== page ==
Most are done with COVID-19, but I am not

Mia Alva, Editor in Chief

I am scared. I have been scared for over two years. And I don’t know when I won’t be scared again. 

Why am I scared? 

Well, there is this little virus that has been spread worldwide and hasn’t ended after two years. 

I’m referring to COVID-19.

Most are used to this virus, some have all but forgotten about it.

Unlike most of the population in California, the United States, and the world, I have not gotten it. 

Lucky, right? 

Honestly, I can’t decide. 

In my mind, I tell myself, “If I get it, then I will be immune for a while and don’t have to worry,” or “If I get it, then I can get it over with.” 

On the other days, I tell myself, “I don’t want to be sick and not be able to see my loved ones or go to school,” or “What symptoms could I get? How severe can they be? Maybe I could die.”

So don’t mind me if you see me at school wearing surgery gloves, a KN95 and maybe a hazmat suit. Why take the risk? 

I’m apparently in the minority. 

According to the Pew Research Center, in a survey conducted in May 2022, “about three-quarters of Americans (76%) say the worst of the country’s problems from the coronavirus are behind us.”

I disagree because I still fear for my life, and I think I know why. 

Ever since a young age, my dad has tried to instill in me that there are possibilities of huge earthquakes that could tear down a whole city, another world war, and even a zombie/alien invasion. He would make me watch movies that involved such disasters and wanted me to learn what to do to stay calm and, most importantly, how to survive. 

But, seeing and hearing things like this only made me more scared. I was 13 years old when he first started showing me these things, and I didn’t know how to process or prepare for them. 

Along with what to do during the actual disaster or the aftermath, he also told me to be aware of my surroundings. So, I started to think of where I could hide or run in every place I would go if a shooting or earthquake happened. I always thought ahead. I stopped thinking like this as I grew older unless I was in an unknown place.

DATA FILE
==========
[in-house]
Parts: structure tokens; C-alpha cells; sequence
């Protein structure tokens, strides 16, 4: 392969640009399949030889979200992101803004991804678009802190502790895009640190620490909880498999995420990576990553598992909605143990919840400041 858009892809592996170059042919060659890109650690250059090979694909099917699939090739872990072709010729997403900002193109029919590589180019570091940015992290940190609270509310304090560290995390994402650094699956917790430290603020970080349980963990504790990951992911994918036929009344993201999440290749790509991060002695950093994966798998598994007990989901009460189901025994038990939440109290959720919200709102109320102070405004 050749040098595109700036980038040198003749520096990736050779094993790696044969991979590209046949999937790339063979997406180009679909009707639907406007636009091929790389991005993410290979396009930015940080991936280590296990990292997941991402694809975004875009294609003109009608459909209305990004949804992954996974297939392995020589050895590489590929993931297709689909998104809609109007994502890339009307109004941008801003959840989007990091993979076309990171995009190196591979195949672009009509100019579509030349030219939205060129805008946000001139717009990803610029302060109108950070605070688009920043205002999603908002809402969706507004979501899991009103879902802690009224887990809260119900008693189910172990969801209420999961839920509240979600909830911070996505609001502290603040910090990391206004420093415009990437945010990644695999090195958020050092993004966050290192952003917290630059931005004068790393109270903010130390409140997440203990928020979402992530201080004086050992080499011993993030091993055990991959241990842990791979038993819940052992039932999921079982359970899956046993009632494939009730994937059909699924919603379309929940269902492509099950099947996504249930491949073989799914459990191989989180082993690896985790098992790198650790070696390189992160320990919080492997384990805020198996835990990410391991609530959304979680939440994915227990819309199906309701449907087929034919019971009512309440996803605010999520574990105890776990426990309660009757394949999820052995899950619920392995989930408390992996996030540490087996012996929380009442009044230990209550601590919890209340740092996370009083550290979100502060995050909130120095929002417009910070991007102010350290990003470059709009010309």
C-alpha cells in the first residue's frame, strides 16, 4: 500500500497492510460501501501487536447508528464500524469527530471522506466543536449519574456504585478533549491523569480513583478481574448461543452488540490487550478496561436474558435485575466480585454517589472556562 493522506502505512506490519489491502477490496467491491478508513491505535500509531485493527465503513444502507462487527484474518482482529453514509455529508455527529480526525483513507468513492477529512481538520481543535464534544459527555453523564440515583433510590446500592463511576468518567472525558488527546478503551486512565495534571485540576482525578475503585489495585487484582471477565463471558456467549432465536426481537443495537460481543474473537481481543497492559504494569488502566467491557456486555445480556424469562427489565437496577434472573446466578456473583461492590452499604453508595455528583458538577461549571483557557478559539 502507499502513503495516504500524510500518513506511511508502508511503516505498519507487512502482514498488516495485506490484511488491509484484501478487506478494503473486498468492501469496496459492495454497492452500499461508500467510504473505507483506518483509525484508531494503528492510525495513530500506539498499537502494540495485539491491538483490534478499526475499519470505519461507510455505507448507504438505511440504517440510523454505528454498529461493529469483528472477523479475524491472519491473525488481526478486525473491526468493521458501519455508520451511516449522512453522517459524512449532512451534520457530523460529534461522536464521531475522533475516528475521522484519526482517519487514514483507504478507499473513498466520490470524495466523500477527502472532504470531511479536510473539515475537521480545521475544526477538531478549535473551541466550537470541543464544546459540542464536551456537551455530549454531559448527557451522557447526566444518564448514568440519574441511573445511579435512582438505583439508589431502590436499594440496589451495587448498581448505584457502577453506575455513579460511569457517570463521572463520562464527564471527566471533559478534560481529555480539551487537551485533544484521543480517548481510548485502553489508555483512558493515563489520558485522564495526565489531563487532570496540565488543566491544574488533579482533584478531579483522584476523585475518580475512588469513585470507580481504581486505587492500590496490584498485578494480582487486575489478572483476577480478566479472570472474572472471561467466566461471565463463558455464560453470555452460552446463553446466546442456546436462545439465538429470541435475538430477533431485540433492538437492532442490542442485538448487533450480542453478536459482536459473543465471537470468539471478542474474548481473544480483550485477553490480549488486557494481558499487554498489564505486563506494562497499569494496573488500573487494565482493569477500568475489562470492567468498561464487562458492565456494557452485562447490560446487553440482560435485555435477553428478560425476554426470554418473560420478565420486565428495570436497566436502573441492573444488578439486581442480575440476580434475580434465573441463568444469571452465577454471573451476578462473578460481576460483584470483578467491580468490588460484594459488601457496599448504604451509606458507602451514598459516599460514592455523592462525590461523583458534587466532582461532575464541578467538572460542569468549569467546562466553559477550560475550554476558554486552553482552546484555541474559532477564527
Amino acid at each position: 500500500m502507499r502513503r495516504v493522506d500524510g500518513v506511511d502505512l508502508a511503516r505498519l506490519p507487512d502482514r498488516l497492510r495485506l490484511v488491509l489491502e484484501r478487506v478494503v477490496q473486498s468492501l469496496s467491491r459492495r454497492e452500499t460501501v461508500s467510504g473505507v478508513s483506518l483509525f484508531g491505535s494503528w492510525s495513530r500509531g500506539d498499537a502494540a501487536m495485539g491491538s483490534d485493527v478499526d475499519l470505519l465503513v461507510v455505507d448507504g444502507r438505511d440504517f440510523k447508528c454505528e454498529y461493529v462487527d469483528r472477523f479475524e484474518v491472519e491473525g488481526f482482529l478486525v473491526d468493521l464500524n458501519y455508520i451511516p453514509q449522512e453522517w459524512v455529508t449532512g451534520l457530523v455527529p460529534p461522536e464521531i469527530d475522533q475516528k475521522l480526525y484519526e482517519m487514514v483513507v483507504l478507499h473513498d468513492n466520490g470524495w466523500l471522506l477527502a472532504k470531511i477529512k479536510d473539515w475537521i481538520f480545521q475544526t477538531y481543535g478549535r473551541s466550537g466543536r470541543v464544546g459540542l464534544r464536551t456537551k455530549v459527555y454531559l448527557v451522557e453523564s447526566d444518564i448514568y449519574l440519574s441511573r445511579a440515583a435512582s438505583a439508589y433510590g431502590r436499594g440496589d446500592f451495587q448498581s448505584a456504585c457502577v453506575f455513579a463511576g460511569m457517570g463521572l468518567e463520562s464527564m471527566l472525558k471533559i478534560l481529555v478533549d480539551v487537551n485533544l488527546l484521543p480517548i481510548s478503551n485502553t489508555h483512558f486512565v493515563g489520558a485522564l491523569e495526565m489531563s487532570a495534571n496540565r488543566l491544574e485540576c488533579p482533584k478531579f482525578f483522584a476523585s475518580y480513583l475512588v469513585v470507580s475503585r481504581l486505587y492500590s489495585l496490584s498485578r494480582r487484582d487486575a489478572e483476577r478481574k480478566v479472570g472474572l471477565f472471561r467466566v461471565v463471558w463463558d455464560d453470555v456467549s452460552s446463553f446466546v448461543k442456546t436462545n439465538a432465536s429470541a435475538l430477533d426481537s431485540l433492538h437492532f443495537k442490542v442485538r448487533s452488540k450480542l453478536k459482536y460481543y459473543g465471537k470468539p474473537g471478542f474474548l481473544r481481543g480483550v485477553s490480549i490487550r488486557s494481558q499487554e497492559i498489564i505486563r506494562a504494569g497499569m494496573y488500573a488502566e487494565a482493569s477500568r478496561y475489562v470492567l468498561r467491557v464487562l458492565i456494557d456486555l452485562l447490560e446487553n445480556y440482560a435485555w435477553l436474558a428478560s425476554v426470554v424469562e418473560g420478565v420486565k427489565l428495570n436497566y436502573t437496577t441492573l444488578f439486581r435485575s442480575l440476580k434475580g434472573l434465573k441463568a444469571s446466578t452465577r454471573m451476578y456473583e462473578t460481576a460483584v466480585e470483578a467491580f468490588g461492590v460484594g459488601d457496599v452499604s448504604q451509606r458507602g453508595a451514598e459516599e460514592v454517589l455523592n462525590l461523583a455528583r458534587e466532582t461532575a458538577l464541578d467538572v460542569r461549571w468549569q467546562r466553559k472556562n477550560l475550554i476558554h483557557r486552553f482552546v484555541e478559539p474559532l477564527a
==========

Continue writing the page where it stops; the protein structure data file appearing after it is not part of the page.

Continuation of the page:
But the fear came back when the pandemic came and grew. I would hear a person sneeze or cough and think of it as the end of the world. I would tell myself, “This is it. I am going to die.” 

I still have the same feeling years later. I think what my dad did to somewhat “prepare me” turned into a ball of fear and anxiety that I can’t escape. 

Now, the world has “blessed” us with Monkeypox, a viral disease that looks like smallpox. 

I feel like I can’t escape the anxiety.

But life goes on. I have to go to school. I have to spend time with my family. I have to take one step at a time. I have to calm down and move on. Just like everyone else. 

Some students from Cal State LA have a perspective of their own going back fully in-person to school. 

Sociology major Pablo Nuñez said that he feels a bit anxious coming back to school but thinks that the guidelines and resources for COVID in place make it okay to return.

“It doesn’t seem so nerve-racking to return,” Nuñez said. “Being informed and aware of your surroundings regarding COVID is always my priority.”

Nuñez has not tested positive for COVID yet and hopes to keep it that way, knowing that his family is mostly elders and has other underlying conditions. 

Biology major Alex Azarov is OK being back on campus. 

“I’ve grown accustomed to feeling more calm rather than anxious or panicked. However, I still make sure to follow safety protocols when on campus,” Azarov said. 

Although he has not gotten COVID, he is worried that he will have an unlucky day when he catches it. 

“School for me is a safe space and while it was a rough start at the beginning of spring 2022, I feel much more comfortable now being back on campus than I did back then,” Azarov said.